The Bigej family poses for a photo during a ribbon cutting ceremony for the Wilsonville Al’s Garden & Home store.
COURTESY OF AL’S GARDEN & HOME

Oregon-based grower-retailer Al’s Garden & Home, No. 16 on Garden Center magazine’s 2016 Top 100 list, has opened a new store, the fourth location for the family-owned independent garden center.

Mark Bigej, COO of Al’s Garden & Home and third generation owner along with his two sisters, Darcy Ruef and Dorothy Russo, and his father, Jack, says the family always keeps their eyes open for new opportunities to grow, but this new store in Wilsonville, Ore., just “fell into our lap.”

“There was a garden center there, and the owners [of Wilsonville Garden Center] were retiring,” Bigej says. A construction company purchased the building and reached out to Al’s in mid-October, asking if they’d be interested in the property, a 3.5-acre site just off I-5, a main highway.

“We really like the city that it’s in, it’s a great community. We started negotiating with the owner and we came to something that we thought was feasible that we could do, so we said, ‘Hey, let’s go for it,’” Bigej says. “It has a well-structured building and sales yard.”

Before the grand opening at the end of March this year, Al’s renovated the building and nursery yard, and installed signs with Al’s new branding and name – Al’s Garden & Home.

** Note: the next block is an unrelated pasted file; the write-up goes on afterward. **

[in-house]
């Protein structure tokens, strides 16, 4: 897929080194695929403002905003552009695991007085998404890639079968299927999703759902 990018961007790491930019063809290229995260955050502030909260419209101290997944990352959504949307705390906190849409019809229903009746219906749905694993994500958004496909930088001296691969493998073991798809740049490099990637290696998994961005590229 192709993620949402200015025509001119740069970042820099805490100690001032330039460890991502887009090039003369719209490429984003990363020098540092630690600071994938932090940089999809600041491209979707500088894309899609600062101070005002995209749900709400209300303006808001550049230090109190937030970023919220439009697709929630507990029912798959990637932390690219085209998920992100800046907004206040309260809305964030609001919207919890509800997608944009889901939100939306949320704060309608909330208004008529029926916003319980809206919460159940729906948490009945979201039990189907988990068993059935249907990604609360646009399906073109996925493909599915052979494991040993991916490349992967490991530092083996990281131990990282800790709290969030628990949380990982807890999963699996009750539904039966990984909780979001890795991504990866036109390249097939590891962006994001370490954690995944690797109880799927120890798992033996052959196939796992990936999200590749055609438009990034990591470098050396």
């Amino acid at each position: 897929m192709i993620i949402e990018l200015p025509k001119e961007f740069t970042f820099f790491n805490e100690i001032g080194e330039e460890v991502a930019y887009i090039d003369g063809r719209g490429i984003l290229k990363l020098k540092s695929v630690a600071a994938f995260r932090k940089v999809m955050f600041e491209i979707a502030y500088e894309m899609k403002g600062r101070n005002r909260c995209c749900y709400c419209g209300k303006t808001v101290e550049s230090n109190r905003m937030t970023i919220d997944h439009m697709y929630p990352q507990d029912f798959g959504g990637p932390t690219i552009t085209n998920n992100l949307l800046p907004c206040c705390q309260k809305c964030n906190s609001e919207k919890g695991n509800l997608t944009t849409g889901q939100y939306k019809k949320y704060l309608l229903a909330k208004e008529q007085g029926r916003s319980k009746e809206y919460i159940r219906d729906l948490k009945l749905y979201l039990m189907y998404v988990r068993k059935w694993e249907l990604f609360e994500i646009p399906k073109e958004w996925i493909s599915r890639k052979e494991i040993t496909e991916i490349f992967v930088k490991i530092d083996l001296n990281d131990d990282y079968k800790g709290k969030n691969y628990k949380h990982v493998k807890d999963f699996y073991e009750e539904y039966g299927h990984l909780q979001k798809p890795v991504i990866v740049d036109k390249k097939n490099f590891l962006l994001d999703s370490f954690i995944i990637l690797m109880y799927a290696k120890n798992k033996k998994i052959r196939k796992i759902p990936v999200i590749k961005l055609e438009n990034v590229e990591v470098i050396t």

“We are changing are name. We just feel that ‘garden center’ is a little bit of an old term, so we are trying to get with the times,” he says. “That was the first store where all of the signage is Al’s Garden & Home.”

The other three stores in Sherwood, Gresham, and the first and flagship store in Woodburn, Ore., will be updated gradually over time.

Sherwood was built in 2005 and is on 10.5 acres. The newest store is much smaller comparatively at 3.5 acres, and Al’s also leases the building, which is a first for the company. The store is halfway between the Sherwood and Woodburn locations in an established city that is still growing, and even continued building through the recession, Bigej says. In fact, there is a 500-house development being built right near the store, he says.

“We’re seeing a positive upswing. The economy is strong, housing is strong, and that all helped in making this decision. Also, we didn’t feel our growing facilities were quite maxed out. Our business model is to be a grower-retailer. We felt like we could eke out just a little bit more from our growing operations, so we’re trying to maximize that,” Bigej says. Al’s has three growing locations in addition to its retail stores. “We may find out that we are putting them under a little stress, and that we would need to grow again, which we have the room for. But for us, it’s a constant balance between the production and what we can sell in stores. We felt this would help us utilize all our growing operations.”

The largest project at the Wilsonville store was building an 8-foot-tall, 300-foot-long sound-proofing wooden fence to buffer the loud, busy freeway outside of the nursery area. The fence is a sound barrier, making outdoor shopping a much more pleasant experience for customers, Bigej says. They are also working on landscaping the front of the fence to improve curb appeal from the highway and to serve as advertising for people driving by.